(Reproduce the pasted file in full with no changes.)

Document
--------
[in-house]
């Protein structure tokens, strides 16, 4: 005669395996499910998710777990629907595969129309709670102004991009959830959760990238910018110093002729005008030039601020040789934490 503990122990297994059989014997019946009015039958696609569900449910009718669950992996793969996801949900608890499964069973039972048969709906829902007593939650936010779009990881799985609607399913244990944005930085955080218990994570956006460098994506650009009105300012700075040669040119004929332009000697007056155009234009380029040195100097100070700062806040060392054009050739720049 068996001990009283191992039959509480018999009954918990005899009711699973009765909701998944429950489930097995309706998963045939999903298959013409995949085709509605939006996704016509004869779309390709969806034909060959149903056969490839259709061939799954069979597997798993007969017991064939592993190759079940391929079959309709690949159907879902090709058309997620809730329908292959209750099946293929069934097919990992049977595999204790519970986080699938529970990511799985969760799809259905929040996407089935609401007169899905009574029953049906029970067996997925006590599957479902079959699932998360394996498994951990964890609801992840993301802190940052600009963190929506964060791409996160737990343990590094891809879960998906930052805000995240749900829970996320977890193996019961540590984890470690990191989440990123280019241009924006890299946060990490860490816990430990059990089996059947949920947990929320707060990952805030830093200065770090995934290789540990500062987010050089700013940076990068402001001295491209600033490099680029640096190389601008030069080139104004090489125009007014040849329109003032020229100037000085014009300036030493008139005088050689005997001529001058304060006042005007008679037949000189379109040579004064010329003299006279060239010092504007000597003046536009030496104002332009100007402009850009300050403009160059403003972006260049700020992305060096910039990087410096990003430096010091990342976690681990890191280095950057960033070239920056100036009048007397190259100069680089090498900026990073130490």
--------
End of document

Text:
[in-house]
């Protein structure tokens, strides 16, 4: 005669395996499910998710777990629907595969129309709670102004991009959830959760990238910018110093002729005008030039601020040789934490 503990122990297994059989014997019946009015039958696609569900449910009718669950992996793969996801949900608890499964069973039972048969709906829902007593939650936010779009990881799985609607399913244990944005930085955080218990994570956006460098994506650009009105300012700075040669040119004929332009000697007056155009234009380029040195100097100070700062806040060392054009050739720049 068996001990009283191992039959509480018999009954918990005899009711699973009765909701998944429950489930097995309706998963045939999903298959013409995949085709509605939006996704016509004869779309390709969806034909060959149903056969490839259709061939799954069979597997798993007969017991064939592993190759079940391929079959309709690949159907879902090709058309997620809730329908292959209750099946293929069934097919990992049977595999204790519970986080699938529970990511799985969760799809259905929040996407089935609401007169899905009574029953049906029970067996997925006590599957479902079959699932998360394996498994951990964890609801992840993301802190940052600009963190929506964060791409996160737990343990590094891809879960998906930052805000995240749900829970996320977890193996019961540590984890470690990191989440990123280019241009924006890299946060990490860490816990430990059990089996059947949920947990929320707060990952805030830093200065770090995934290789540990500062987010050089700013940076990068402001001295491209600033490099680029640096190389601008030069080139104004090489125009007014040849329109003032020229100037000085014009300036030493008139005088050689005997001529001058304060006042005007008679037949000189379109040579004064010329003299006279060239010092504007000597003046536009030496104002332009100007402009850009300050403009160059403003972006260049700020992305060096910039990087410096990003430096010091990342976690681990890191280095950057960033070239920056100036009048007397190259100069680089090498900026990073130490």